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“Shacket” Made in the UK

Wow! I can’t quite believe I am writing a guest post for Britex Fabrics and hope this is the first of many. I enjoy making menswear so why not make a piece for my first post?

I enjoy taking things and adding a twist and this make will be no different. I have used the Kwik Sew K4075 Shirt pattern with a few twists.  I like to call it a ‘Shacket’, a shirt-jacket. I like the comfort of a shirt but making it a little bigger, little heavier and adding some informal details works well. A shacket is a great garment to throw on, when the sun starts to set or in the cooler months (we have a lot of those in the UK!).

 

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I was sent 3yds of Ribbed Charcoal Rayon blend Knit, a heavyweight fabric but beautifully soft. The ribbed pattern to the fabric really suits a shirt, giving that traditional pinstripe look but gives detail when cut cross grain such as in the yoke and cuffs. The pattern was cut and I was pleased to find the fabric didn’t curl at all. Pinning was a challenge due to the thickness and stretch but using good sharp pins helped. Anywhere I was worried about stretch I hand basted first (such as pockets on the fronts and button stand).

 

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Vintage-inspired Linen Sundress and Petite Adjustment Tutorial

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Aloha!  I was so excited to have the opportunity to make a garment out of one of Britex’s beautiful linen fabrics, and I knew immediately what I wanted to sew: a fabulous sundress for the summer (and my family’s trip to Hawaii!).  The timing of this project meant that instead of photos from my sewing studio or my neighborhood in Northern California, I could model the dress in Haleiwa, Oahu!

 

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The linen I chose for this project is a Midweight Cross-Dyed Turquoise Linen is fairly lightweight, though slightly more opaque than you’d expect.  Linens are always a bit shifty while cutting and sewing, so I had to take care not to distort the fabric, but overall, I found it very easy to sew and was the perfect choice for this dress.

 

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For the pattern, I selected the vintage-inspired Siren Sundress by Decades of Style.  The dress has a faux-wrap front bodice, with secured wrap skirt in the back.  However, the highlight of the design is the cross-wrapping straps that wrap around the waist to tie in the back.  Lots of wrapping going on in this dress!  While it takes a while to get it on (with the aid of a mirror or significant other to keep the straps flat), once “assembled”, it is comfortable and secure.

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How to Sew Wool knit with Lace overlay w/Nicole!

Wool knit Linden with lace overlay

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I was won over by the Linden sweatshirt, designed by fellow Guest Blogger Jen from Grainline Studios, after making it in a sporty quilted fabric. But the wheels started turning immediately, and I felt like a lace-overlay version would take this basic wardrobe staple up a couple of notches.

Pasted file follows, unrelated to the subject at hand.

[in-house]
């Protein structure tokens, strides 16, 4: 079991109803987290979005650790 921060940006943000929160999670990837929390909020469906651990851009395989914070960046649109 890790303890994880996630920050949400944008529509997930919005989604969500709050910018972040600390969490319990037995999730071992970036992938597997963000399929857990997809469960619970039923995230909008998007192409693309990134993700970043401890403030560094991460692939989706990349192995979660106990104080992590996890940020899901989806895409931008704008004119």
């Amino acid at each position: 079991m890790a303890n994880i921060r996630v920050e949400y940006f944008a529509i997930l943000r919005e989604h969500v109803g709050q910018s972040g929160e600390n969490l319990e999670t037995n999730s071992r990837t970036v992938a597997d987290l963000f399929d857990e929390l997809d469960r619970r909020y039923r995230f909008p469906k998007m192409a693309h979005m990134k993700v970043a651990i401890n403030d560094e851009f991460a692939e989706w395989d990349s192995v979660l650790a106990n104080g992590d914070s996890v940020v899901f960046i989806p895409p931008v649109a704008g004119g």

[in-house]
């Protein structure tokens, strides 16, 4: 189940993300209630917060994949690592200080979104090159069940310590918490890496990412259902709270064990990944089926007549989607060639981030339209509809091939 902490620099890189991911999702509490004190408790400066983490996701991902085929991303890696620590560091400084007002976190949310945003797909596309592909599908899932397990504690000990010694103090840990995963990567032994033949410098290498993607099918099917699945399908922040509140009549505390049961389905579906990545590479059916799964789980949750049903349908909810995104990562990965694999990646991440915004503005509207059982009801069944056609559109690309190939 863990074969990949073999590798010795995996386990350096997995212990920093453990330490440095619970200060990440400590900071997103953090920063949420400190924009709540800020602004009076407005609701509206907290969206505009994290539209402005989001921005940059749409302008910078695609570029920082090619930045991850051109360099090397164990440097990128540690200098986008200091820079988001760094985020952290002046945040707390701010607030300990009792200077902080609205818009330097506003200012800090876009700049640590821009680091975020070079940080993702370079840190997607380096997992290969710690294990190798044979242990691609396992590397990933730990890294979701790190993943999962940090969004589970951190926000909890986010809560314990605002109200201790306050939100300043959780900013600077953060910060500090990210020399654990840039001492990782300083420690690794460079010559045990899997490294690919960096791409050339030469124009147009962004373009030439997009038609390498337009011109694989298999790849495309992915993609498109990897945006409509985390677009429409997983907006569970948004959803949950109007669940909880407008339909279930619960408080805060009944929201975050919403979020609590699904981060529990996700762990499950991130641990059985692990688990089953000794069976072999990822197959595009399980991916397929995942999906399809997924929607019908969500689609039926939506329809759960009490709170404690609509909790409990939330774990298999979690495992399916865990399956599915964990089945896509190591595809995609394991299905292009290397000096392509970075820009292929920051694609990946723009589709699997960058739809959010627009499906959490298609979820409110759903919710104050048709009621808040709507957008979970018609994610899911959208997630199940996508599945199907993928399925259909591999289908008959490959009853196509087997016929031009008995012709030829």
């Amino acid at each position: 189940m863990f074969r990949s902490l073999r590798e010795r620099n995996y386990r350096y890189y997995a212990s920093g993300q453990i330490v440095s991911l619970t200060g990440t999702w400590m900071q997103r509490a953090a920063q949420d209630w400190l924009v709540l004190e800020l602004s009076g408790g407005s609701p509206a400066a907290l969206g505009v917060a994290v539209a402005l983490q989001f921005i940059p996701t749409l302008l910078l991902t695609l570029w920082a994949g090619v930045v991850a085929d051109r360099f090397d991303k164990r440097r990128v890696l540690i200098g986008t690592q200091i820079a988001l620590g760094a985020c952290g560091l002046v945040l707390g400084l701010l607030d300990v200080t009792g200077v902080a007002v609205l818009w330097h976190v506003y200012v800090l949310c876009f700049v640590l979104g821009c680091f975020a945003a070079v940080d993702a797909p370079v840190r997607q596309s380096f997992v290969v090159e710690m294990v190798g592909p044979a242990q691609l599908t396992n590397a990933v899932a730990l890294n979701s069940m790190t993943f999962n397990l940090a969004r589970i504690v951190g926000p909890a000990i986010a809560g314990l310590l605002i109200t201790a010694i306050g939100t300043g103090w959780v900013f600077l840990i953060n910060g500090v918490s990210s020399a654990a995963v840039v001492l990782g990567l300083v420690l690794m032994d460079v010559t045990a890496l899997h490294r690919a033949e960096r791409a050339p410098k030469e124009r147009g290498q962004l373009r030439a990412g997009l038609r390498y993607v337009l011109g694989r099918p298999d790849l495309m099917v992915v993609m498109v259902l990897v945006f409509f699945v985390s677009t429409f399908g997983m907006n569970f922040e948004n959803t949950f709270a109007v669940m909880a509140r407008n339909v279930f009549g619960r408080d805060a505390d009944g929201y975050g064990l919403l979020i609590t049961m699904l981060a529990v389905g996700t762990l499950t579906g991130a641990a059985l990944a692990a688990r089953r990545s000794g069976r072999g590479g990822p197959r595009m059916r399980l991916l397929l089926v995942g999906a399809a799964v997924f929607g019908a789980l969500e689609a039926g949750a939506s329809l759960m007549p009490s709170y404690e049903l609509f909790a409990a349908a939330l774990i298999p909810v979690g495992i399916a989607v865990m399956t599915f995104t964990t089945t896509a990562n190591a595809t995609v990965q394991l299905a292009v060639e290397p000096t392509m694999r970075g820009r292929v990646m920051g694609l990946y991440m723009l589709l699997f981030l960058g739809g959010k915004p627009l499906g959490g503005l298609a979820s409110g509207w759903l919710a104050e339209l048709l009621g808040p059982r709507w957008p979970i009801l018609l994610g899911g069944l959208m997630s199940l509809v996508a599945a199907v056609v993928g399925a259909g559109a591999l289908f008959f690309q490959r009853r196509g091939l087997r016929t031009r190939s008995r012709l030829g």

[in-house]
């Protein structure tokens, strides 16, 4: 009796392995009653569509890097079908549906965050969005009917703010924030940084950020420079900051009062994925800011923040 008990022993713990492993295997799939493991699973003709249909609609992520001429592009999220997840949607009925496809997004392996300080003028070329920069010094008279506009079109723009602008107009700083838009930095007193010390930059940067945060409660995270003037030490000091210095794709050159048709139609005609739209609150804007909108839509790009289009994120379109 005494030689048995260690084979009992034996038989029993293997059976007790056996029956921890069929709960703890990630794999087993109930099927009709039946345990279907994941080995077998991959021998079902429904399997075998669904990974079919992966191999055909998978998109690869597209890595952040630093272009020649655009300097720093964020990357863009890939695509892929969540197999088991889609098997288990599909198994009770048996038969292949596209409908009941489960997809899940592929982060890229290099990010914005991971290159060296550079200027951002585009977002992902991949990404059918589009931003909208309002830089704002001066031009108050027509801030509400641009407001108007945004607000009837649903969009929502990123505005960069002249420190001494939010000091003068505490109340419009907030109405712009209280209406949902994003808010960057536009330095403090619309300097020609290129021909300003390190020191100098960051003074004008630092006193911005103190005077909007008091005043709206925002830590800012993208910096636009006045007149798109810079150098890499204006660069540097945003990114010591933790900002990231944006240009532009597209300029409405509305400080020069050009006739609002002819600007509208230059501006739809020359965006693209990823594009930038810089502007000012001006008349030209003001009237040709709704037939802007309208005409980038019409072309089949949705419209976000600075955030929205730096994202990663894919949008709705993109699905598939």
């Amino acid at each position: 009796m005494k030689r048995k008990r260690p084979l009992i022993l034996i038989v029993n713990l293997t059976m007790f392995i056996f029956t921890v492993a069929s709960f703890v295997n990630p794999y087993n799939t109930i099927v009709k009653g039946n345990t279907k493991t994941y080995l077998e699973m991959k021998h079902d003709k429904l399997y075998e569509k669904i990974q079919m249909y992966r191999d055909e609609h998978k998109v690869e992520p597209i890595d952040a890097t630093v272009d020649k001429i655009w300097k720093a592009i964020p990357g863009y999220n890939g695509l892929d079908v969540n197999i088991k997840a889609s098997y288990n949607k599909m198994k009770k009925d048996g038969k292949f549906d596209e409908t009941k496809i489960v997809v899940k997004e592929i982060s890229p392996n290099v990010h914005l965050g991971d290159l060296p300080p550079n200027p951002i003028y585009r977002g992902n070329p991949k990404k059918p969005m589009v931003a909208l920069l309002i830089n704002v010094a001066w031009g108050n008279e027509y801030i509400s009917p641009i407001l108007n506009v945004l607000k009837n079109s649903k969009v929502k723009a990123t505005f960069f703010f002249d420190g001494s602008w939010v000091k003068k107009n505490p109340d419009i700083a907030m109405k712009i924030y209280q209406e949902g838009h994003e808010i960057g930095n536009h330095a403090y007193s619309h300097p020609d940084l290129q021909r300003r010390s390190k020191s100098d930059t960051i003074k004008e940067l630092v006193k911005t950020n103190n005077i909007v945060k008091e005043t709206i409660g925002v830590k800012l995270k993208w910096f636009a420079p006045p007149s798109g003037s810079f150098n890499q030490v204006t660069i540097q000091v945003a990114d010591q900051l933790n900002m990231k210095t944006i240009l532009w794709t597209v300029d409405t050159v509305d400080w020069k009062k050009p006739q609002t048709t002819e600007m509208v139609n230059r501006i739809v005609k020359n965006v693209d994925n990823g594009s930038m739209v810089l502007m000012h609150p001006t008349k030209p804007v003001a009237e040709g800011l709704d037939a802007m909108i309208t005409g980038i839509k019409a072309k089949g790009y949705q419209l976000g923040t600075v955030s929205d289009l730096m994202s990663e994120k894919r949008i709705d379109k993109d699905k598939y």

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As luck would have it, I was due for my next project with Britex working with one of their amazing knits! After working hard to narrow down the choices, I decided on this beautiful medium-weight wool knit fabric, in an extra-dark loden (almost black) color. I’m a sucker for pale pink, so this cotton-blend lace was the perfect contrast. The image below shows how nicely this wool drapes. Very luxurious!

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Father’s Day Necktie Tutorial

Father's Day Tie - Thread Theory - 1

 

*Please Note: We have sold out of our online tie fabrics! We suggest perusing our Liberty of London cotton or our patterned silk selections in the online store.

 
Would you like to try your hand at tie-making this Father’s Day? It isn’t difficult to make your Dad a tie since the internet abounds with beautiful tutorials and even free patterns for all skill levels! Since a quick search for “tie tutorials” can lead to fairly overwhelming results, I decided to compile the fruits of my research into one handy blog post and a tutorial that brings together all of my favorite elements from the instructions already available on the web! Britex has a wealth of tie making supplies that can be very difficult to find elsewhere. For my tie I used a sunshine yellow Italian silk faille featuring nothing less than hot pink embroidered crabs! Since ties are cut on the bias, this silk was ideal for my purposes – the crabs run 45 degrees to the selvage!

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Posted: Britex Fabric Store, Guest Blogger, Hand-Crafted Items, Hand-Made with Britex Materials, Sewing, Sewing Techniques, Tutorial
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New Workshop — Drafting Collars with Jamie Lau

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One of our lovely guest bloggers, Jamie Lau of Jamie Lau Designs, is traveling from the East Coast next month and will be hosting a workshop while she is here. We are so excited to have her in the store, and we hope that you will join us for her demo. Jamie will be here on May 21st to show us how to draft our own collars, including Peter Pan and Mandarin collars, and also how to alter pre-exisiting pattern pieces. Make sure you sign-up soon to reserve your spot!

Posted: Britex Fabric Store, Classes, Events & Shows, Fashion Tips, Guest Blogger, Projects, Sewing, Sewing Techniques